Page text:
Rock Collecting Bags: Collection bags or pouches built specifically for rock collecting make practical and well-appreciated gifts, especially if your rockhound still lugs around a five-gallon bucket. On a fruitful rock collecting day, tossing all those keeper rocks into a bucket makes it heavy and cumbersome. Durable canvas or leather rock collecting bags have adjustable straps and often fit across the body to evenly distribute the weight while freeing up hands to dig for specimens.
UV Flashlights: Many minerals glow under ultraviolet light, making it one of the easiest ways to confirm if something is the real deal. High-quality portable UV flashlights let rockhounds easily identify minerals in the field instead of waiting until they get home. Look for a lightweight rechargeable UV flashlight that doesn’t take up much room in a pack but is durable enough to handle a potentially rough ride.
Updated Books & Journals: Even seasoned rockhounds appreciate updated field guides with the latest rock, gem and mineral information. Believe it or not, things do change from time to time. Look for new editions of popular guides on the best places to hunt for rocks or ask at the local bookstore. For those who enjoy recurring reading material, consider a print and/or digital subscription to Rock & Gem magazine.
You could also opt for a new waterproof journal for cataloging and note-taking. Excellent all-weather journals have paper that repels water, sweat, mud and grease.
Fun Novelty Gifts for Anyone
Consider something a little kitschy for the rockhound with everything and/or a great sense of humor. Novelty gifts can put a smile on your rock collector’s face and give them a fun item to use while broadcasting their love of rocks. Generic gifts like socks and soap are generally boring, unappreciated gifts but not so when they have a rock-related twist.
Rock Replica Soap: What better way to scrub away the dirt after a day of hunting for rocks than with a bar of soap that looks just like a rock? Incredible geode-shaped soaps make clean-up fun and a potentially great gift for kids and/or that hard to buy for rockhound.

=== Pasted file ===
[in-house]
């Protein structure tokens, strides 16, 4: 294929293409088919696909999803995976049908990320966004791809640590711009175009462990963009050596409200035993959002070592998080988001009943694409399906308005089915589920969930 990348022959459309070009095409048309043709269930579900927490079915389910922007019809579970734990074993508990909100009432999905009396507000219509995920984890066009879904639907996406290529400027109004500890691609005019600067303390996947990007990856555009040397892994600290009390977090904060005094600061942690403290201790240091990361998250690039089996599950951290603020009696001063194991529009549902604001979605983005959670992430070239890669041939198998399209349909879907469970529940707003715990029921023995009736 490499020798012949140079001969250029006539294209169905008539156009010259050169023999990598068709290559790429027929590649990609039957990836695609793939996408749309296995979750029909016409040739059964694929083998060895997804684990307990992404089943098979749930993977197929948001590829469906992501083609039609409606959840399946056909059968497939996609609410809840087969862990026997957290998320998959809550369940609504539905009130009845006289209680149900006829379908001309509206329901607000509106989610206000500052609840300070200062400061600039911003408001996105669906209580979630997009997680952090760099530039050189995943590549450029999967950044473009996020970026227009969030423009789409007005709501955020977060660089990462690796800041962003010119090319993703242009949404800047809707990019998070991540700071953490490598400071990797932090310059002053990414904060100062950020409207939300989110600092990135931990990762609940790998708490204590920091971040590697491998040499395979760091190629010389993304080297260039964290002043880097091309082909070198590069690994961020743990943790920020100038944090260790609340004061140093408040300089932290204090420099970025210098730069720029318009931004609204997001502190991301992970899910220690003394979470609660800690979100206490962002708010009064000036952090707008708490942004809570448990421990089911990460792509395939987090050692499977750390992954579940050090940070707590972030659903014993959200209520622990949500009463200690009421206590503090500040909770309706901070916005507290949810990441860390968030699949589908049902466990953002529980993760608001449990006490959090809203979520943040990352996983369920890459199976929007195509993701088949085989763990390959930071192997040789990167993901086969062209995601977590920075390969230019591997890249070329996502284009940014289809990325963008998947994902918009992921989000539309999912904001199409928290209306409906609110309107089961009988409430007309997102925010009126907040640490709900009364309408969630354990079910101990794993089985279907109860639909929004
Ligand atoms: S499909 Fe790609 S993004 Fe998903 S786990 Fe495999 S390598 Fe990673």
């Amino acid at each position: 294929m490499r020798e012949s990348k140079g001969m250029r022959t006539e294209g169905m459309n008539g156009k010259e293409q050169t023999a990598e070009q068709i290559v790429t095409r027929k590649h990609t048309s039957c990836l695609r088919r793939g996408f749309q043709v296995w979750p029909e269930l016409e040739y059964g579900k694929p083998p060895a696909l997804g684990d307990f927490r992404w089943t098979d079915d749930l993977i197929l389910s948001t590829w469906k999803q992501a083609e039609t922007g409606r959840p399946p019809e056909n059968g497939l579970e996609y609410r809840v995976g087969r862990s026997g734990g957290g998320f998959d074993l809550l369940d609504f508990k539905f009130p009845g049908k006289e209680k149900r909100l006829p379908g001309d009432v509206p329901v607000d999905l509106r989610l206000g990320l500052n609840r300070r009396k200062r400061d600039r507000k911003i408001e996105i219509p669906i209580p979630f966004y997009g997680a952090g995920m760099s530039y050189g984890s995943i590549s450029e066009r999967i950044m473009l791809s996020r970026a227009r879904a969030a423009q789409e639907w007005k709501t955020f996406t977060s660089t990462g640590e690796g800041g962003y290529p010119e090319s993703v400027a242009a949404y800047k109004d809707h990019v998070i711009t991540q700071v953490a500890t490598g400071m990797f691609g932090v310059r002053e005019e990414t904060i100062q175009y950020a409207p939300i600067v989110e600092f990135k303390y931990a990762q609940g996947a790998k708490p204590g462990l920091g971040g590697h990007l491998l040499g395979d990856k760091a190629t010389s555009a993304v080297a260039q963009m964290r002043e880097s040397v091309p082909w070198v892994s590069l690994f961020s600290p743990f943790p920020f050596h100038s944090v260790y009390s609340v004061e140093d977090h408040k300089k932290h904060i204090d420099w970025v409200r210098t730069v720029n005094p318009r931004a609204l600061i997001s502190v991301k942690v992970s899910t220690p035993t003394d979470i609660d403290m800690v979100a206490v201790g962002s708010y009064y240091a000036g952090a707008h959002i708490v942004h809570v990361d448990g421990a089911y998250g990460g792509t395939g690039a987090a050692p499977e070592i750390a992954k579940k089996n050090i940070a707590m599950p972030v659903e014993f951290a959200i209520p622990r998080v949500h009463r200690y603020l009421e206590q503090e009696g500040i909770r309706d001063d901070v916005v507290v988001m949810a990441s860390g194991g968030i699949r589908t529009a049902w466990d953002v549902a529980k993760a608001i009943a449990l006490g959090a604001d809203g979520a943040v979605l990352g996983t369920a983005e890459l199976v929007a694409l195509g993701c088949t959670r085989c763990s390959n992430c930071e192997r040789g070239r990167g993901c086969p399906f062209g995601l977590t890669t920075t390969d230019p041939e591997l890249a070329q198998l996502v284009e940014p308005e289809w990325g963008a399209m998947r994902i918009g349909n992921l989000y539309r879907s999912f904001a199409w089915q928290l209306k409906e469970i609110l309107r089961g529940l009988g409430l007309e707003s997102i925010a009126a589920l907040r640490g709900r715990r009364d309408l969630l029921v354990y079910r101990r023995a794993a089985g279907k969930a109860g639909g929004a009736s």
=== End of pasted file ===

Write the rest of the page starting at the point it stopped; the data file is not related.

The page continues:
Keychains: Give the gift that lets rock and gem fans decorate their car and/or house keys with a keychain featuring raw or tumbled stones. Choose their birthstone or a favorite stone if they have one. There are even keychains with multiple tiny stones, like a seven-stone chakra keychain that’s perfect for metaphysical friends.
Worry Stones: These stones make great gifts for rockhounds or anyone who likes rocks and/or needs a way to relax. Worry stones, also known as palm stones, are smooth polished gemstones with a thumb-sized indentation made for rubbing. Gift one to a recipient who enjoys carrying it in their pocket for stress relief.
Bookends: For rock fans with an extensive collection of rock-related (or unrelated) books, what better way to display them than with stone bookends? You generally have a choice of materials and colors so you can personalize it to fit your rock-loving friends and family. Common bookend materials include agates (natural or dyed) and rose quartz. Other unique gifts for rockhounds include household décor items such as agate coasters and candle holders made of stone.